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Topic: Brass Bell and Steel Pot in Coal

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Brass Bell and Steel Pot in Coal

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Many objects have been found embedded in Coal which is about 300 Million Years Old.

Sulphur Springs, Arkansas - Nov. 27, 1948

While I was working in the Municipal Electric Plant in Thomas, Okla in 1912, I came upon a solid chunk of coal which was too large to use. I broke it with a sledge hammer. This iron pot fell from the center, leaving the impression, or mould of the pot in a piece of the coal. Jim Stull (an employee of the company) witnessed the breaking of the coal, and saw the pot fall out. I traced the source of the coal, and found that it came from the Wilburton, Oklahoma Mines.

Frank J. Kennard

http://75.125.60.6/~creatio1/index.p...ask=view&id=10





In 1944 Newton Anderson claimed to have found this bell inside a lump of coal that was mined near his house in West Virginia. When Newton dropped the lump it broke, revealing a bell encased inside. What is a brass bell with an iron clapper doing in coal that is supposed to be hundreds of millions of years old? According to Norm Scharbough's book Ammunition (which includes a compilation of many such "coal anecdotes") the bell was extensively analyzed at the University of Oklahoma and it was found to contain an unusual mixture of metals, different from any modern usage. Photo and text from Genesis Park.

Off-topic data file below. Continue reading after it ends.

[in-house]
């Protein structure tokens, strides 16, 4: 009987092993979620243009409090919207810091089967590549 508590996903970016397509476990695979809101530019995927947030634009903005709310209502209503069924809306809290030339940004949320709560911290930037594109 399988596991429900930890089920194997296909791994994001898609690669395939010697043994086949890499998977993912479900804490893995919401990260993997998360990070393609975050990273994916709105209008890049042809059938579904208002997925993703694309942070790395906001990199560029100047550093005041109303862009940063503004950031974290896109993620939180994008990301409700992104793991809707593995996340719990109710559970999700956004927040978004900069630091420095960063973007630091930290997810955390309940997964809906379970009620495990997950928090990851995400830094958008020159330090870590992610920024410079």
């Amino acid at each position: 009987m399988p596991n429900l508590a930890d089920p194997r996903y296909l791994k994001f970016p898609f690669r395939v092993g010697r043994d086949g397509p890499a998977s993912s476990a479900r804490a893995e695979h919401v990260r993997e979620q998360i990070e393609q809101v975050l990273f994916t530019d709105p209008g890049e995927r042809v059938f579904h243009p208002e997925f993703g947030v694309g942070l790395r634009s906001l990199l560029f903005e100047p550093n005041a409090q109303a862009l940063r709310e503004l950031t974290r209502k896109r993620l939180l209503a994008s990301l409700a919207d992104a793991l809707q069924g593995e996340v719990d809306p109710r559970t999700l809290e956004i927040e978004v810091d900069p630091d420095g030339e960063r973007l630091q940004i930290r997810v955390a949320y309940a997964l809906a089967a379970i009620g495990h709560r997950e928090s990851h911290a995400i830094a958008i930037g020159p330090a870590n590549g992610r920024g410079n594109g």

http://www.s8int.com/page8.html

"I mention this because it is fairly common to find puddles consisting of slurry made up of whatever material was being mined around mines. If the cup, which appears to be cast iron (and similar to pots used to contain molten metal used by tinsmiths, people casting bullets and the like), were dropped into such a puddle the sediment will often consolidate around it."

This is what they say about the London Artifact - the Hammer in Stone - that it was actually embedded in a concretion however, Dr. Baugh comments on that concerning the hammer and thus it should be an easy matter to determine, one way or another, whether or not it was a concretion. This, of course, can not be verified for the tea kettle in coal since the original chunk of coal is, apparently, no longer in evidence, however, it would serve to show that, it certainly is possible that it was not a concretion either.

Further, I suspect that testing the metal would also serve to show that it is not a turn of the 20th century artifact but is Antediluvian. And, unfortunately, for whatever the reason, no one seems to test the artifacts to determine if they are genuine or not, just ignore statements by those who state that they are who have actually done some testing.


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